Live Review: Oren Ambarchi & Joe Talia

20 February 2013 | 2:08 pm | Chris James

A little short on quantity, it was nonetheless a display of sympathetic talents creating something rare and rewarding.

More commonly associated with your mate's garage band than a night of esoteric instruments, drones and mesmerising atmospherics, the dusky, red ochre walls of Mojo's made for a surprisingly fitting venue for Club Zho's latest presentation of 'outsider' talent.

Local producer and 'zine writer Alex “Emerald Cabal” got the weird rolling with a solo laptop set of spacious, subtly sinister drones and reverberating beats. With his gaze intensely fixated on his tools, Campbell's “nothing ventured, nothing gained” approach to audience interaction was a bit mood dampening and the abrupt ending sparked some hesitant applause as onlookers wondered whether there was a sudden hardware failure, but throughout his set there was an intriguing trail of shifting tones and evolving beats that inspired plenty of nodding and the occasional slightly self-conscious fist pump.

Craig McElhinney then set about reducing piles of pre-recorded discs into audio-sludge through all manner of mysterious gizmos set out on a wobbly table top. Intently hunched over his mixing desk, he was a picture of concentration as he diligently poured over the knobs, incorporating all manner of thick-bodied sounds, from industrial grind to what might once have been devotional chanting, before it got put through the ringer, coalescing into a soupy din that was occasionally disturbing but mostly fun.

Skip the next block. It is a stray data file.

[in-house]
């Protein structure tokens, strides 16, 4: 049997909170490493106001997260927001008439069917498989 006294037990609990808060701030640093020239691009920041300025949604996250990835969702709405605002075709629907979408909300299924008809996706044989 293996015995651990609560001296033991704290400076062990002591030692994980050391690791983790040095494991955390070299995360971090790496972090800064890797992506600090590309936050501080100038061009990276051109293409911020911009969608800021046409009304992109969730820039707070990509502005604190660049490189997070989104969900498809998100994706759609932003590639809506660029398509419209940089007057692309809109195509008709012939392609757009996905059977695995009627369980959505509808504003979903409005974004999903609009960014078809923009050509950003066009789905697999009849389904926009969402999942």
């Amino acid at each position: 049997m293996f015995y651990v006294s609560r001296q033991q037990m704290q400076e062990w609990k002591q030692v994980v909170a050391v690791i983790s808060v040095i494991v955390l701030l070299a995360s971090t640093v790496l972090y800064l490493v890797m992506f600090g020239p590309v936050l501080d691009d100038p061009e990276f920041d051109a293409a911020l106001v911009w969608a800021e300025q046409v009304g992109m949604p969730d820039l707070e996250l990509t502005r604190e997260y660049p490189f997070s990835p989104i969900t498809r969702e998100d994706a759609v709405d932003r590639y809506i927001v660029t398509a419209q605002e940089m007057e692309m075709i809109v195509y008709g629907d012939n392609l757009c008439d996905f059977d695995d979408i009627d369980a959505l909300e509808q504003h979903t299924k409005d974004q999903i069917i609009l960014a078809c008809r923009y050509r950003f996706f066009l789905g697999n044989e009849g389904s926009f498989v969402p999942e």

With the aid of free jazz drummer Joe Talia, Oren Ambarchi embarked on a single, continuous piece of music, very much in the vein of Knots, a track on which the pair collaborated for Ambarchi's Audience Of One album. Improvising around a loose structure, Ambarchi channelled waves of guitar feedback into closely controlled timbres as Talia's resourcefulness and flexible sense of rhythm made him a responsive pacesetter. From an alluring, meditative start, the tempo intensified to a cymbal-crashing crescendo. If there was a note of disappointment it came as the set eased to a close after a smidgeon less than 40 entrancing minutes. Ambarchi asked that we give it up for Talia before shuffling off. It was a bit like hearing the click of a hypnotist's fingers, awakening and wondering where the time had passed. A little short on quantity, it was nonetheless a display of sympathetic talents creating something rare and rewarding.